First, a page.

Spoilers abound, so beware.
22 episodes, ABC (September 2011 - May 2012)
It's something rare whenever a series arrives with an instant awareness of exactly the type of show it wants to be. Even rarer is when that 'type' is so schizophrenic, pulling from radically different genres at a time, but remaining consistently true to the characters and the tone that the writers are reaching for. I'm not somebody who gets all crazy over Revenge, since there were naturally growing pains along the way during its freshman season, but it was by far the network surprise of the year -- a deftly intricate and grandiose soap opera with dynamic themes and characters, which always fell on the right side of camp to truly work.
Of all the pleasures that Revenge brought, the easiest and most recurring was that hilarious go-to plot device in which characters, typically at war, get together at a hoity-toity gala-function-ball-whatever and exchange pleasantries, all the while lacing their dialogue with underhand comments and bitchy remarks, while simultaneously wearing those steely, pearly-white smiles. It may be straining in front of a wall of hatred, but damn if it helps keep up appearances. The queen of this remains Victoria Grayson, played by an actress who a year ago was essentially a 'whatever happened to?' question come to life, who quickly became the most engaging, ambiguous and cold-hearted primetime villainess since Amanda Woodward.
One of the strongest elements of Revenge was that ambiguity, both in Victoria's sometimes brutal determination to protect her family at all costs, as well as in her woman-on-a-mission doppelganger Emily Thorne, aka scorned badass Amanda Clarke. It was the show's refusal to cave into stock genre traditions that made both these characters so compelling. Victoria was so ruthless in her intuition that you could every once in a while excuse some of her more questionable behavior, while sometimes Emily's quest for vengeance tipped over into plain ugly territory -- in which the punishment didn't seem to match up with the crime. Neither are entirely supportable, but the commanding presence of Madeleine Stowe and the revelatory Emily VanCamp made them incredible co-leads.
To further what I wrote up top, I also loved the show's ability to bend through various genres with considerable ease. As well as the weighty issues of what exactly is considered right or wrong, or the punishing realization that you do, inevitably, become your parents, Revenge is never afraid to become batshit insane and soapy at the drop of a hat. Campiness played straight, for me, works so much better than something overtly ridiculous like the Ugly Betty's or the Desperate Housewives' of recent years, and I loved the wacky twists involving Kill Bill senseis and stripper alter-egos, crazy people off their meds and exploding planes, and elaborate organizations of secret evil and ridiculous wigs. The fact that Revenge so casually explored the insanity before pulling back and going for the humanity, sometimes within the very same scene, is worthy of considerable acclaim, since it never felt contrived or silly.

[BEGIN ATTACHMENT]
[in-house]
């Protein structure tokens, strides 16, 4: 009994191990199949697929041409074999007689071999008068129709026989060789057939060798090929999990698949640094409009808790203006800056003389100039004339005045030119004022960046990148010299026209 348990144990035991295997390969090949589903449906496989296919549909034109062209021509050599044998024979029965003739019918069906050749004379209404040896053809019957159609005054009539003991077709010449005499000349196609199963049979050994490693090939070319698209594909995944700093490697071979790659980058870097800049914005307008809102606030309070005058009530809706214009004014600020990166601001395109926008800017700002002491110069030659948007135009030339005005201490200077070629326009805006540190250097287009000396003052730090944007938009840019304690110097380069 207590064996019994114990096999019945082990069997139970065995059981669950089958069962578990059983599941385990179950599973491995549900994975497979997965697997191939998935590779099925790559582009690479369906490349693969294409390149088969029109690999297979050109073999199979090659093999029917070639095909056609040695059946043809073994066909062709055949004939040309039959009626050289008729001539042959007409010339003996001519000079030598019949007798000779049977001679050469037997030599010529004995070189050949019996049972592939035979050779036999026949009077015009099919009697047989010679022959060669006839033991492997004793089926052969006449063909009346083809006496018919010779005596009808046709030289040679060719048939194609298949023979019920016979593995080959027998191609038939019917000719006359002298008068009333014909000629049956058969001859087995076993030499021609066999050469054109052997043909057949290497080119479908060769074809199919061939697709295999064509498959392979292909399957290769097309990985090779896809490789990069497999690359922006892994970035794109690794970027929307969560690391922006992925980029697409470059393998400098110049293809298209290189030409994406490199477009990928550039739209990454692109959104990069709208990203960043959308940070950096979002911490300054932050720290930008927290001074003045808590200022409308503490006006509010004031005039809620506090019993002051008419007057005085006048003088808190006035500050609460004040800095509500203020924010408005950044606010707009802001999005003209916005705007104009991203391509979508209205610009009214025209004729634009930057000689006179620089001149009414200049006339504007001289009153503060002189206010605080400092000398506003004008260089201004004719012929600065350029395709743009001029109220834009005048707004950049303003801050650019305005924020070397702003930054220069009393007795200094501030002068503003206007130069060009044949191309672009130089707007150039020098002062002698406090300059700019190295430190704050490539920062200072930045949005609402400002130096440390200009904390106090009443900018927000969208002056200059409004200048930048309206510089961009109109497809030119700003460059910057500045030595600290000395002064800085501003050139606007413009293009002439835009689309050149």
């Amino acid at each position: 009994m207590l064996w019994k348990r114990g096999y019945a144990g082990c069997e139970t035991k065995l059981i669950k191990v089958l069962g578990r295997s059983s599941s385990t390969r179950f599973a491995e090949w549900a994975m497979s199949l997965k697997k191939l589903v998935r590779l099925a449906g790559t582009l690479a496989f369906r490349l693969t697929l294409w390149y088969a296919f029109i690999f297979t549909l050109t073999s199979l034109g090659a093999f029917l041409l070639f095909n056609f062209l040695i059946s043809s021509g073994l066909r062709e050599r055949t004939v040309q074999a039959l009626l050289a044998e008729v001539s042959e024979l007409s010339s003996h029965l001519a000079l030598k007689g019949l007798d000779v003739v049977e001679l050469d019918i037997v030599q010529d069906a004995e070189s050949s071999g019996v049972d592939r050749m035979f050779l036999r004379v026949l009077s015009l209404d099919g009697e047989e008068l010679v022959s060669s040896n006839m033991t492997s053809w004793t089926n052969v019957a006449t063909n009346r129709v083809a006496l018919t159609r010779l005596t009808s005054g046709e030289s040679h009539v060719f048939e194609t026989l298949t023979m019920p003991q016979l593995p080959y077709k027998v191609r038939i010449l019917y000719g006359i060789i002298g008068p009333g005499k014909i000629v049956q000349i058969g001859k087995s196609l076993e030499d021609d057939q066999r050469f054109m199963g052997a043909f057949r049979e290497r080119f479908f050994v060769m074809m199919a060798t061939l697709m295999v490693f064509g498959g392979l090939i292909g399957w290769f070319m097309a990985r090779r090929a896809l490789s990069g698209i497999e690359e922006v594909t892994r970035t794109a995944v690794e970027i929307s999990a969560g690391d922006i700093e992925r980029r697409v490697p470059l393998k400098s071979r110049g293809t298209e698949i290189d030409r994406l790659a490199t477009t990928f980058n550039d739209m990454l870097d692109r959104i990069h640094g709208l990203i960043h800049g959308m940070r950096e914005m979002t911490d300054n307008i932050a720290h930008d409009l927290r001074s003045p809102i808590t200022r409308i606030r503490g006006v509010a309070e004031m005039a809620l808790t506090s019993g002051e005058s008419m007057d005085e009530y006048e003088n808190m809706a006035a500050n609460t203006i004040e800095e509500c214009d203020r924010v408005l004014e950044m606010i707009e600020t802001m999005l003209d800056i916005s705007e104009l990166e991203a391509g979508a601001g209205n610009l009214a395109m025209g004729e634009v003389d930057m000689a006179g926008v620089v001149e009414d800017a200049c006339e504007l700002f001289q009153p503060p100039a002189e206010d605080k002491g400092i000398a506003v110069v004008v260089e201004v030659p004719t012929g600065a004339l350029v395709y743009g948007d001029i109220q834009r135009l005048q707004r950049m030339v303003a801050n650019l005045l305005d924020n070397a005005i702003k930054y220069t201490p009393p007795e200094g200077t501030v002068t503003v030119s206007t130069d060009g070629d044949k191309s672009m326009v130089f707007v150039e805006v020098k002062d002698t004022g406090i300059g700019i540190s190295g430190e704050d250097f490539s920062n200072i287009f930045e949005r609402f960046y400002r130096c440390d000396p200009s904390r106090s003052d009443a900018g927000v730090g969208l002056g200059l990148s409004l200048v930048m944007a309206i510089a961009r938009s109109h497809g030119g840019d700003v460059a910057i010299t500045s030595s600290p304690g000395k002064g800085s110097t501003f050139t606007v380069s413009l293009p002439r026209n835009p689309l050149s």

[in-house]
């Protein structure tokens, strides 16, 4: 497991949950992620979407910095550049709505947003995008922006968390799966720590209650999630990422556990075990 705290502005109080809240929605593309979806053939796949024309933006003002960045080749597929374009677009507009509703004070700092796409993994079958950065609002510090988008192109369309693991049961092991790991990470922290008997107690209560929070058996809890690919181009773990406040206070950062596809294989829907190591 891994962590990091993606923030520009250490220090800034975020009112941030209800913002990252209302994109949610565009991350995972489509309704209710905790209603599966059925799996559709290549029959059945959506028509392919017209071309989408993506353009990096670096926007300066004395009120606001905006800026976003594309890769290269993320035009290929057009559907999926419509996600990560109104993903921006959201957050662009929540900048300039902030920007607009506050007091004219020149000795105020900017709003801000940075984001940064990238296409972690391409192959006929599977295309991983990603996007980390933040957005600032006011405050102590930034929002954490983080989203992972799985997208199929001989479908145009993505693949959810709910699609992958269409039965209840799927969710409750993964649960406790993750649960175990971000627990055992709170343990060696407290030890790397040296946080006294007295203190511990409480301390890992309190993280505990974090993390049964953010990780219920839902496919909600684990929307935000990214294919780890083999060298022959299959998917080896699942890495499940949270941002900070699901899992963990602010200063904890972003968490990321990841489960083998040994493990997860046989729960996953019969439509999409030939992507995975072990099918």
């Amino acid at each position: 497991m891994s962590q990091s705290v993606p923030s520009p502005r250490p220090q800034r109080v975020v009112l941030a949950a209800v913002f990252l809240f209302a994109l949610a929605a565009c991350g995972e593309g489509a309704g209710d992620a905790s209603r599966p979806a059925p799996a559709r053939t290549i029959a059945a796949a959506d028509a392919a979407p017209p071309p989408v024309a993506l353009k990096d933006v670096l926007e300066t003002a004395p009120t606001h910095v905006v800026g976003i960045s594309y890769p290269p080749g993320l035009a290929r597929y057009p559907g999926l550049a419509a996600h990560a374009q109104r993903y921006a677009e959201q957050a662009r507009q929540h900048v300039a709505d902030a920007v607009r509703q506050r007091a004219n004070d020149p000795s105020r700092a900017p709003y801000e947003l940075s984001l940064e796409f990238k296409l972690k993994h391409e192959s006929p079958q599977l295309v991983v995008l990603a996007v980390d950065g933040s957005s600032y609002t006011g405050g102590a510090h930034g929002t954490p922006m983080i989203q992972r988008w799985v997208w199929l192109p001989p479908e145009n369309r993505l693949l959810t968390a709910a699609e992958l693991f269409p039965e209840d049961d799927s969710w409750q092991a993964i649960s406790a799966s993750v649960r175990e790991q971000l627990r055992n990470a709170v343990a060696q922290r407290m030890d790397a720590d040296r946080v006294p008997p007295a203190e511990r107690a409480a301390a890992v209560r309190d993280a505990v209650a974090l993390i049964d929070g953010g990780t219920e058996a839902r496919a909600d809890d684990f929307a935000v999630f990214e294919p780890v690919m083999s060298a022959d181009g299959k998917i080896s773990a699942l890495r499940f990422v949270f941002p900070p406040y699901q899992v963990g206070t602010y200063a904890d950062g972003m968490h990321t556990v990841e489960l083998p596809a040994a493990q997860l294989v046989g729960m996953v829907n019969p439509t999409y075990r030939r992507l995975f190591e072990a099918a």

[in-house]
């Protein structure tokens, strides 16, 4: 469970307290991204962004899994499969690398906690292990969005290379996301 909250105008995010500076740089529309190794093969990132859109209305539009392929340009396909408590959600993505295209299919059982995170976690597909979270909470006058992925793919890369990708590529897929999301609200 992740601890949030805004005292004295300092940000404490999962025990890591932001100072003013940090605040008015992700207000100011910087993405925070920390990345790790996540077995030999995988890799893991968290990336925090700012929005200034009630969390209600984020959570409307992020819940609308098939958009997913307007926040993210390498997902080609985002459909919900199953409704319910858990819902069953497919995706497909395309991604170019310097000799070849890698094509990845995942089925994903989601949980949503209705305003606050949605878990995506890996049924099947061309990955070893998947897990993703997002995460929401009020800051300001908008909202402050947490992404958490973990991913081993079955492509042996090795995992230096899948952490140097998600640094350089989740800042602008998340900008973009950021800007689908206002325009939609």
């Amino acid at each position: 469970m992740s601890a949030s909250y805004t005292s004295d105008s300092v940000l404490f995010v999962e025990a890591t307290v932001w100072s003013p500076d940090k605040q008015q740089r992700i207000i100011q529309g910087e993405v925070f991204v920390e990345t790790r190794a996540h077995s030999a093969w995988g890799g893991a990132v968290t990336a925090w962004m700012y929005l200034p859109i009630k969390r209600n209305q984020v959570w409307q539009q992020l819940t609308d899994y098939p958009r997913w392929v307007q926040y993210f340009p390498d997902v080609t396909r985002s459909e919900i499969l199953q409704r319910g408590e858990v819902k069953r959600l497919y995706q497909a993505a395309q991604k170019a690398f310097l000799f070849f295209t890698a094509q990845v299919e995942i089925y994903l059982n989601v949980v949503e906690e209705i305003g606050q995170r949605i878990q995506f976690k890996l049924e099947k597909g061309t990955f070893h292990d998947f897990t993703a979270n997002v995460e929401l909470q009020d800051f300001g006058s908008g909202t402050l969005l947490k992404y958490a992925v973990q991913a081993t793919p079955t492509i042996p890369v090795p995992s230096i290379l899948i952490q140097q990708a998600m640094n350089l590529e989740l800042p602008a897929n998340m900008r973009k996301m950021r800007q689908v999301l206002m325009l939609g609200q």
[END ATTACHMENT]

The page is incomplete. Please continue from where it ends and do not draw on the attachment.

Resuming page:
The show bounced between several different arcs over the season, from the flash-forward murder that opened the year, through the trial stretch, before settling in the pursuit of James Morrison's white-haired Initiative dude -- all of which were pretty consistent in their entertainment, safe for a couple of dips along the way. But while the elaborate intricacies of the plot were impressive, it created the one major issue that prevents me from entirely adoring the show: most of the cast blow. For much of the season, characters were essentially written like players on a chessboard, moving from one story to the next. And while that worked from a narrative angle, it majorly impacted the characters themselves. Outside of Gabriel Mann's hilarious Nolan (somebody who's stepped straight out from a Bret Easton Ellis novel with his ascots and sparkly blazers and pansexual leanings) and his adorable partnership with Emily, the cast are sort of a drag. Conrad eventually stepped up to the plate and became an amusingly arch antagonist, and I continue to like Charlotte when she isn't saddled with teen love affair hooey, but Jack is 'blah', Daniel is a tree stump, Declan is Townie 101 tedium, and Ashley is played by the most vacant, sleepy and monotone actress that I've ever seen consistently employed on network television. Granted, it is hard to keep up a frenetic, soapy pace while simultaneously crafting characters that you actually enjoy watching, but it's literally the one thing preventing Revenge from becoming masterful. Cut the dead wood, build up the personalities of those that are important, and total success will beckon.
Revenge isn't perfect at this point, but it's already managed to create its own compelling universe of betrayals and hidden agendas and ridiculous trashiness -- held together by two crazily badass women who have a lot more in common than they think. All that's left to say is that she better have gotten off that plane! B+
Favorite Episode Typically for a soap, episodes tend to blur together -- but I remember adoring Infamy (1.12), with Emily and Nolan finally settling the sniping and working together to bring down (or, you know, burn down) Roger Bart's skeezy novelist. I also loved the Cyrano de Bergarac interview with Fauxmanda, it being another layer of awesome in a show all about false identities and scheming.